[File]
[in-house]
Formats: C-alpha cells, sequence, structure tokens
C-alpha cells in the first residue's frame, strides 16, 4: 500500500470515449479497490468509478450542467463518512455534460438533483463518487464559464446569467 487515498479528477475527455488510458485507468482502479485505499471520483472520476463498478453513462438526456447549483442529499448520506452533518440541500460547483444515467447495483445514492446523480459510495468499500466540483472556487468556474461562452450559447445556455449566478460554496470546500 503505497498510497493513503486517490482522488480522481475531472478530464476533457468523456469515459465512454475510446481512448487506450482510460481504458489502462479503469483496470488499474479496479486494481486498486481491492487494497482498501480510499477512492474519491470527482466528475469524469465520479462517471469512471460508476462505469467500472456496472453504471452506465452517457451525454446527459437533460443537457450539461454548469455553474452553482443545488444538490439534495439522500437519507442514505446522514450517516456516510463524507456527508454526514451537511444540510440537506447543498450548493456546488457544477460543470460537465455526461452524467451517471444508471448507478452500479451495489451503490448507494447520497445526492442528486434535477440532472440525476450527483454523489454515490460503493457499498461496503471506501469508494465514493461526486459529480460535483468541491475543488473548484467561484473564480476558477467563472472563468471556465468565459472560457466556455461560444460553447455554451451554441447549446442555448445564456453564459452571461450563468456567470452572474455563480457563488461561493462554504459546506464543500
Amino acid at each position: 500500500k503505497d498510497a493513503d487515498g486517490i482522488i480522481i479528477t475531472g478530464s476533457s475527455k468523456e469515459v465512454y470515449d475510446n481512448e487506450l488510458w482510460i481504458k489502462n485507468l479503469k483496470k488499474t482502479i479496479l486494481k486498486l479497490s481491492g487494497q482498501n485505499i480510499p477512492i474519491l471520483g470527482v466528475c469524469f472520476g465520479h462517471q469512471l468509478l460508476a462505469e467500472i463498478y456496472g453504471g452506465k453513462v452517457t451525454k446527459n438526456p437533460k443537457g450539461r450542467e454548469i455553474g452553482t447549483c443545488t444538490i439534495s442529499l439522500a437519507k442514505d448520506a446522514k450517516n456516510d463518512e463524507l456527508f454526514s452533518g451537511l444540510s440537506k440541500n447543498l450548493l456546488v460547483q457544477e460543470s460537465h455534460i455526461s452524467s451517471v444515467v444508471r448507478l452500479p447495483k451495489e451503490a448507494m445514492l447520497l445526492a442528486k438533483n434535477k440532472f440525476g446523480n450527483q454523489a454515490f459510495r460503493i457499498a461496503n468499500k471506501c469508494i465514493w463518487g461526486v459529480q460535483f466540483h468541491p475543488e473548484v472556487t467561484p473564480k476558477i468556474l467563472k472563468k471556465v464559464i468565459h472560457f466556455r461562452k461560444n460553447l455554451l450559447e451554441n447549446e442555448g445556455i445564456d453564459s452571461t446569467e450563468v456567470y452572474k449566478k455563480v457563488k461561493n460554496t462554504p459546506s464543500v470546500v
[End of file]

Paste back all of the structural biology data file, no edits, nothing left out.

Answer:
[in-house]
Formats: C-alpha cells, sequence, structure tokens
C-alpha cells in the first residue's frame, strides 16, 4: 500500500470515449479497490468509478450542467463518512455534460438533483463518487464559464446569467 487515498479528477475527455488510458485507468482502479485505499471520483472520476463498478453513462438526456447549483442529499448520506452533518440541500460547483444515467447495483445514492446523480459510495468499500466540483472556487468556474461562452450559447445556455449566478460554496470546500 503505497498510497493513503486517490482522488480522481475531472478530464476533457468523456469515459465512454475510446481512448487506450482510460481504458489502462479503469483496470488499474479496479486494481486498486481491492487494497482498501480510499477512492474519491470527482466528475469524469465520479462517471469512471460508476462505469467500472456496472453504471452506465452517457451525454446527459437533460443537457450539461454548469455553474452553482443545488444538490439534495439522500437519507442514505446522514450517516456516510463524507456527508454526514451537511444540510440537506447543498450548493456546488457544477460543470460537465455526461452524467451517471444508471448507478452500479451495489451503490448507494447520497445526492442528486434535477440532472440525476450527483454523489454515490460503493457499498461496503471506501469508494465514493461526486459529480460535483468541491475543488473548484467561484473564480476558477467563472472563468471556465468565459472560457466556455461560444460553447455554451451554441447549446442555448445564456453564459452571461450563468456567470452572474455563480457563488461561493462554504459546506464543500
Amino acid at each position: 500500500k503505497d498510497a493513503d487515498g486517490i482522488i480522481i479528477t475531472g478530464s476533457s475527455k468523456e469515459v465512454y470515449d475510446n481512448e487506450l488510458w482510460i481504458k489502462n485507468l479503469k483496470k488499474t482502479i479496479l486494481k486498486l479497490s481491492g487494497q482498501n485505499i480510499p477512492i474519491l471520483g470527482v466528475c469524469f472520476g465520479h462517471q469512471l468509478l460508476a462505469e467500472i463498478y456496472g453504471g452506465k453513462v452517457t451525454k446527459n438526456p437533460k443537457g450539461r450542467e454548469i455553474g452553482t447549483c443545488t444538490i439534495s442529499l439522500a437519507k442514505d448520506a446522514k450517516n456516510d463518512e463524507l456527508f454526514s452533518g451537511l444540510s440537506k440541500n447543498l450548493l456546488v460547483q457544477e460543470s460537465h455534460i455526461s452524467s451517471v444515467v444508471r448507478l452500479p447495483k451495489e451503490a448507494m445514492l447520497l445526492a442528486k438533483n434535477k440532472f440525476g446523480n450527483q454523489a454515490f459510495r460503493i457499498a461496503n468499500k471506501c469508494i465514493w463518487g461526486v459529480q460535483f466540483h468541491p475543488e473548484v472556487t467561484p473564480k476558477i468556474l467563472k472563468k471556465v464559464i468565459h472560457f466556455r461562452k461560444n460553447l455554451l450559447e451554441n447549446e442555448g445556455i445564456d453564459s452571461t446569467e450563468v456567470y452572474k449566478k455563480v457563488k461561493n460554496t462554504p459546506s464543500v470546500v